10 Tips and Tricks When Travelling India

Written by  July 3, 2014

Easy ways to make your journey stress-free.

1) Bring your own water bottle

Especially if you are staying in India longer than a week. While everything is significantly cheaper for you, you can bet you are probably being overcharged for water. If you are staying in India long term, you will realize that many places offer reverse osmosis treated water for cheap or free. The paid guesthouse I am staying in offers free drinking water. I have used old disposable water bottles to fill again and again, but it's not the best option. As the bottle gets hot, it can cause a chemical reaction within the plastic. I'll be investing in a glass water bottle before I come to India again.

2) Carry newspaper with you

I learned this trick from locals the second day I was in India. A man on the train unfolded a newspaper and used it as a placemat. Newspaper can be handy for cleaning up messes, preventing you from making messes, it can act as a placemat to keep from spilling food, kindle for fire and many other things.

3) Make friends with locals

Because it's good to make friends anywhere you go and a culture exchange is sure to follow. Otherwise, friends can be extremely helpful in helping you communicate, get the best deals when visiting places or shopping, and help you get anything you need as fast as possible. It's also nice to have someone to teach you about society and culture, especially in moments where you are so confused you feel dizzy.

4) Bring your own clothesline

Before coming to India, my little brother gave me a bracelet that unravels into a clothesline. It's meant for camping and survival circumstances, but in many ways it came in handy. In India, you wash your clothes and then hang them to dry. Some places provide a place for you to hang your clothes, but some don't. Bring some clothesline just in case.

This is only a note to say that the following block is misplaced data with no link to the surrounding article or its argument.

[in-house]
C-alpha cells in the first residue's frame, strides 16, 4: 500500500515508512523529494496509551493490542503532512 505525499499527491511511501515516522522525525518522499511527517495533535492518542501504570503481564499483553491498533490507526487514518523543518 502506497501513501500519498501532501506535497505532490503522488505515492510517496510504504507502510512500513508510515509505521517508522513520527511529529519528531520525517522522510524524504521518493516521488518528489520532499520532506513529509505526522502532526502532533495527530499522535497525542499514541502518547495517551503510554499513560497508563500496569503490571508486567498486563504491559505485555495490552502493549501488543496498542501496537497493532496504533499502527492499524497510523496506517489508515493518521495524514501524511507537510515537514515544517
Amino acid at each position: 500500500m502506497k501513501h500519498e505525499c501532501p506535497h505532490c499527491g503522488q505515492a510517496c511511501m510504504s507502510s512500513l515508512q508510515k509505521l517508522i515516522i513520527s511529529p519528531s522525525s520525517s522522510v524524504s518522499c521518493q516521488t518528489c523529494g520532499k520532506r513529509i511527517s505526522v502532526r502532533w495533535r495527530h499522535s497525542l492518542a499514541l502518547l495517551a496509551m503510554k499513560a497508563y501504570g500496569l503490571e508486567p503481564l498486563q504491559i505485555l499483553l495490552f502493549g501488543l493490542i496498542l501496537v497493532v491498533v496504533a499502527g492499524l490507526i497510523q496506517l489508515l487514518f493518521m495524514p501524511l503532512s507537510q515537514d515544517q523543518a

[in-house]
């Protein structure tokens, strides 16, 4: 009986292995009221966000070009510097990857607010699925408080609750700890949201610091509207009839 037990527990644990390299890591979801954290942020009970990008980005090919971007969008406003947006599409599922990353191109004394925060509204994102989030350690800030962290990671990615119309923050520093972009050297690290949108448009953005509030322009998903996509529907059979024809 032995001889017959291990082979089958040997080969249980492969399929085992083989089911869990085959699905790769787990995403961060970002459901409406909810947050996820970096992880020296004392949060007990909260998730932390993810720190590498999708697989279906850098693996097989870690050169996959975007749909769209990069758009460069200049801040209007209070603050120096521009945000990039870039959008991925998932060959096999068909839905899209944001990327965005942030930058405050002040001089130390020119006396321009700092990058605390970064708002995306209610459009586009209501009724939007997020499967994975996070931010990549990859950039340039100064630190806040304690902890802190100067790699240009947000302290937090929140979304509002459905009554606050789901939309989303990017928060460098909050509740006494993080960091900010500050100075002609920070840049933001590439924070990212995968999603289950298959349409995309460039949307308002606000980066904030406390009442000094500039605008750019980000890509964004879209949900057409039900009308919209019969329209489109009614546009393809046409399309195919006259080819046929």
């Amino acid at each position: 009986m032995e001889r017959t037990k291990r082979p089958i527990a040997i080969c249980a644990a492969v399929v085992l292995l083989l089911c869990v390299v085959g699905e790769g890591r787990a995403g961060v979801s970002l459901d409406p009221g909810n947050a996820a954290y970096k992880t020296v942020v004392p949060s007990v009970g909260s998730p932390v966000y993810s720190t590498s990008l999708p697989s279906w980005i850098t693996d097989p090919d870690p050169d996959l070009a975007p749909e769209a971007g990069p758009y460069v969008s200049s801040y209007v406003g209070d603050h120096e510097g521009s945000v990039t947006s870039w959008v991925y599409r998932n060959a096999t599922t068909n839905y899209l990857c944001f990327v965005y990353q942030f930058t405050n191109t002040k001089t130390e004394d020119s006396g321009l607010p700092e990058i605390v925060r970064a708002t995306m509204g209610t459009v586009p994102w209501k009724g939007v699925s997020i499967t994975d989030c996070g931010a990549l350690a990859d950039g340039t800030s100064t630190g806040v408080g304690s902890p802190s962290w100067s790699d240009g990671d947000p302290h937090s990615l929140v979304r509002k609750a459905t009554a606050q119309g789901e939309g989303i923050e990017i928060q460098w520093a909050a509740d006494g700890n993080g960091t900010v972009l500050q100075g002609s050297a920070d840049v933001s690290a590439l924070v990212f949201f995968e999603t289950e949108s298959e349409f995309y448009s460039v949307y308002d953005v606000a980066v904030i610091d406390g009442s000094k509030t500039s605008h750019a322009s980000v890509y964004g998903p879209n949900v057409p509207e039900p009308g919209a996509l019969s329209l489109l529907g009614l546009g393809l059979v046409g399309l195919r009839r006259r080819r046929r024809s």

5) Learn Hindi words and phrases

In case you have no translator or local friend to help you out, chances are you will come across a situation in which you can't communicate with a local. Most people speak or at least understand English, but not everyone does. It's helpful to know a few basic phrases in case you do not.

6) Bring your local friend shopping with you

In case you make friends, and hopefully you do, bring your local friend shopping with you. Many people are honest, but some people will try to take advantage of foreigners or travellers. It's helpful to either know the expected price of everything on your shopping list, or just bring someone who lives locally. Another benefit of bringing a local friend shopping with you is they may be able to strike a bargain for you.

7) Cover your skin

It's not just about culture and respect, it's also surprisingly about being comfortable and protecting yourself from the sun. Many times I had made the mistake of not covering my arms before leaving the house. I thought it would be okay and I would feel cool. However, within moments of being outside, my skin would burn. I quickly realized the logic in covering your skin in the heat.

8) Don't take too much luggage

Another lesson learned. If you are coming to travel, bring only what is necessary and remember that you can buy many things you may need, here in India. Especially if you plan to travel by train, bus or walking, do not bring anything that is not necessary.

9) Act confident

If you want to avoid being a target of manipulation, theft or other dangerous situations, avoid looking like a tourist. Dress respectfully and according to culture. Avoid looking around in wonder or confusion when you exit the airport/train station/bus station. Act like you know where you are and what you are doing. Not every moment is a picture opportunity. Yes, capture memorable pictures, but if you want to blend in, try not to take pictures of everything. (Always ask permission before taking anyone's picture.)

10) Bring your own soap and/or hand sanitizer

Don't let the bathrooms scare you. The toilet on the floor is not hard to use, but the cleanliness of the bathrooms is always questionable. There is not much of an opportunity to use public bathrooms, but when you do, there may not be any soap available. Bring your own soap and some hand sanitizer.

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Published in Volunteer Abroad Blogs
Crystal Collins

When she knew she had a greater purpose, Crystal decided to upgrade her unfulfilling life by following her dreams and moving to India. Crystal spends time travelling, plotting to save the world and sharing her adventures through writing.

Website: myhindiheart.com/

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